Type the date the piece was written at the top right of the page. If you’ve made significant edits since the original draft, you could write “Written 1/10” at the top right, and then just below it, write “Edited 10/12.” Type the title of the piece a few lines from the top of the page, and then underline and center it. Under that, type the publication in which the piece originally appeared, if any, and italicize or otherwise format the publication’s title appropriately.

Provide a Summary

Type a brief paragraph just under the title that details any information you want the editors to know about the piece, such as the course or workshop in which you wrote it, the editors you worked with, or why the piece was written. Keep this section to just a few sentences at most, and italicize it to show it is not part of the piece. You could also include this paragraph at the end of the piece, so it doesn’t distract from your sure-to-captivate lead sentence.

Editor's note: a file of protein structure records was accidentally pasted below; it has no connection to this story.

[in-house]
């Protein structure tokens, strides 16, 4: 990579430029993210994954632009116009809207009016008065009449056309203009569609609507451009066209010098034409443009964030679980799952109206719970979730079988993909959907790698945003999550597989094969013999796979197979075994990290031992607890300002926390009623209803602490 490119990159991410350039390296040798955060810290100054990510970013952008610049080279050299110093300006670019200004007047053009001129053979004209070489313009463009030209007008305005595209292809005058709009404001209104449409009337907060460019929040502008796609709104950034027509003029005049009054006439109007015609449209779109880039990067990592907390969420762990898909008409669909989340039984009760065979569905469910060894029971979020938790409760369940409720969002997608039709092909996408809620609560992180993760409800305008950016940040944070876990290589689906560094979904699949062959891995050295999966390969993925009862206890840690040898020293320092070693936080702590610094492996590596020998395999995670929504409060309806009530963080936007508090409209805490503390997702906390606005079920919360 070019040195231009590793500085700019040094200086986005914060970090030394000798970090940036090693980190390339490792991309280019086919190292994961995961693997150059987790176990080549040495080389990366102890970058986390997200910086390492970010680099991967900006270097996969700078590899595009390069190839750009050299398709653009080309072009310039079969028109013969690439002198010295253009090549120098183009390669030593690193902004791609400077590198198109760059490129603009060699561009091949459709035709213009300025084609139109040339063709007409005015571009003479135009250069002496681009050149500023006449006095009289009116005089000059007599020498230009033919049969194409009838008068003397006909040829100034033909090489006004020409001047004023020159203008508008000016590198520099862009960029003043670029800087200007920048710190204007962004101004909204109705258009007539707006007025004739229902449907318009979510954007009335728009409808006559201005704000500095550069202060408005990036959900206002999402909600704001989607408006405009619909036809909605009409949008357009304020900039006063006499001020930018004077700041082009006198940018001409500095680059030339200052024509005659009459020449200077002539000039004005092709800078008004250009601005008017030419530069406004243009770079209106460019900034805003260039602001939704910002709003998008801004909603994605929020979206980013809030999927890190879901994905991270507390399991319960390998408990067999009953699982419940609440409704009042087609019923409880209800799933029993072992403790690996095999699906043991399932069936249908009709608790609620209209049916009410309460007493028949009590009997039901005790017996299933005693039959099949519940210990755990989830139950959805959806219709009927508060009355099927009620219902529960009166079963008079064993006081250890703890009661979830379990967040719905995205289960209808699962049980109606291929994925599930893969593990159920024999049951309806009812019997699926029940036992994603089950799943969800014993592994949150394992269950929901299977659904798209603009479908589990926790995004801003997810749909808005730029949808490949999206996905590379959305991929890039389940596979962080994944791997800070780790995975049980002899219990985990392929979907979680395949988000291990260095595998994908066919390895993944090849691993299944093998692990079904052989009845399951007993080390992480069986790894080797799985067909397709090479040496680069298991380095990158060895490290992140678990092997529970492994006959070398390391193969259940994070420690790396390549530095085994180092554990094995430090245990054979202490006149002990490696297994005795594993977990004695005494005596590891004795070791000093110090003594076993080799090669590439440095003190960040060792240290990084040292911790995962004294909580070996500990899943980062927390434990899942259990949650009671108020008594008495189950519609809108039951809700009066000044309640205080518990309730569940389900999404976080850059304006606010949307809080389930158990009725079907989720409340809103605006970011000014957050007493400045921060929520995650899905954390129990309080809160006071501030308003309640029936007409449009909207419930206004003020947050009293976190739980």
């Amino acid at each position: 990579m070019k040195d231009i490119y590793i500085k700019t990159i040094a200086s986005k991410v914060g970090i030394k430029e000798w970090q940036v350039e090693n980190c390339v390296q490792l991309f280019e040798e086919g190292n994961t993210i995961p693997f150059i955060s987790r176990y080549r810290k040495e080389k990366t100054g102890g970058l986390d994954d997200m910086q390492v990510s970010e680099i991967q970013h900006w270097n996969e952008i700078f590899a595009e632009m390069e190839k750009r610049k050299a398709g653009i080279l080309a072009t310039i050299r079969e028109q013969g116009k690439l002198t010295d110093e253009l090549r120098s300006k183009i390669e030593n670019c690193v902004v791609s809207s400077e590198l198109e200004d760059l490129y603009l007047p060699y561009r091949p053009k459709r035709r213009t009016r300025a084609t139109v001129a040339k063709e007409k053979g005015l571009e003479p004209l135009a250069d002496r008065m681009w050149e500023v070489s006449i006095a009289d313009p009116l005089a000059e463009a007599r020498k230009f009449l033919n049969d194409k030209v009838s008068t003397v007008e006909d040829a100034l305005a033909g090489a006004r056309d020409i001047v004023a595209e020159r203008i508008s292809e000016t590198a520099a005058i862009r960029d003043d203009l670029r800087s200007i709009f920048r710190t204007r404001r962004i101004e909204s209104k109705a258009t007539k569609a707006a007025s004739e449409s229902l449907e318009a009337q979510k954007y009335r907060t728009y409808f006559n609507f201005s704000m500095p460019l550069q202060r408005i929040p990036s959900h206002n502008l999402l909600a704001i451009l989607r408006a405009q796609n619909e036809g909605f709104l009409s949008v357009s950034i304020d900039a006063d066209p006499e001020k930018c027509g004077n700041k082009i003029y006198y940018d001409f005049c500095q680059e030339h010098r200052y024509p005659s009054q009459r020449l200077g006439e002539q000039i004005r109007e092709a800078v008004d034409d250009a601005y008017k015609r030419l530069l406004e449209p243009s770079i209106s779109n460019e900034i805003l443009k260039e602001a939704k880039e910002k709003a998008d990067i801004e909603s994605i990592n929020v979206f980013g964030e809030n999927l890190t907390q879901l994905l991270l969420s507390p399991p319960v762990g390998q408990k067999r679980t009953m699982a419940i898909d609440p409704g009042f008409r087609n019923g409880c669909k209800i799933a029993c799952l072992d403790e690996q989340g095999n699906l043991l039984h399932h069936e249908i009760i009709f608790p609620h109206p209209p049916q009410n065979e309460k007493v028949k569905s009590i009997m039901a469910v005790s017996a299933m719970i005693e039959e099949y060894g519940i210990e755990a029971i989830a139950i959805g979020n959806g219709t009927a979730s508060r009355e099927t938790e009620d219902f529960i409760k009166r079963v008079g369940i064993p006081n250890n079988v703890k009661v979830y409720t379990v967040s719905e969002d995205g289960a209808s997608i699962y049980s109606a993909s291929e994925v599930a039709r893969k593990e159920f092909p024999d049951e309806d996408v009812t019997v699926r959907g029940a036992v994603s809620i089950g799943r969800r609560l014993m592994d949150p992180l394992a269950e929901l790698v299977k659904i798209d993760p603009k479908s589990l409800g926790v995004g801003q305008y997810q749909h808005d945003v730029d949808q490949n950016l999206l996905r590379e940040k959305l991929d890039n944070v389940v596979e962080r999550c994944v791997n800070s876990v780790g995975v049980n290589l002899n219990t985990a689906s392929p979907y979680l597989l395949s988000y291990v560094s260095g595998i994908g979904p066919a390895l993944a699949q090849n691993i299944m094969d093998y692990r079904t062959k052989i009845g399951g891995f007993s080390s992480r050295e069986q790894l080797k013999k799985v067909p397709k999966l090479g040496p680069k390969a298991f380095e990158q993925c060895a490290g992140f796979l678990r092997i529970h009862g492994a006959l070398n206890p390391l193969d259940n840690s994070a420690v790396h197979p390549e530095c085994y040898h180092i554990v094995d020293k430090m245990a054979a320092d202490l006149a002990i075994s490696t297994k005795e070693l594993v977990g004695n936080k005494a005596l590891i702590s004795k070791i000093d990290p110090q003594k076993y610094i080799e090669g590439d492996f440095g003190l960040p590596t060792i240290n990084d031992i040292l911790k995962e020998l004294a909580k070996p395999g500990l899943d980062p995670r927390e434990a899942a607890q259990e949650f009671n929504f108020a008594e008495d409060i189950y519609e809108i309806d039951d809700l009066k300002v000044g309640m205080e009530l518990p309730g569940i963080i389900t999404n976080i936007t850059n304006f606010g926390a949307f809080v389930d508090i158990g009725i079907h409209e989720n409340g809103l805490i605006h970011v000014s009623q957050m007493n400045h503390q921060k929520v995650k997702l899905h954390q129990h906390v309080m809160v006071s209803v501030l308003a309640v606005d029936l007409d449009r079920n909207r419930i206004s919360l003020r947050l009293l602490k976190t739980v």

Restrict your work samples to a few pages for each piece, at most. If your goal is to show a breadth of work, include just one page for each piece — either selecting the first paragraphs, or a great page from the middle or end of the work. If you select from the middle or end, you may need to use your “descriptor paragraph,” as described in Step 5, to explain what has happened before this page. The University of New Mexico emphasizes the importance of a catchy cover or graphic that illustrates your unique personality.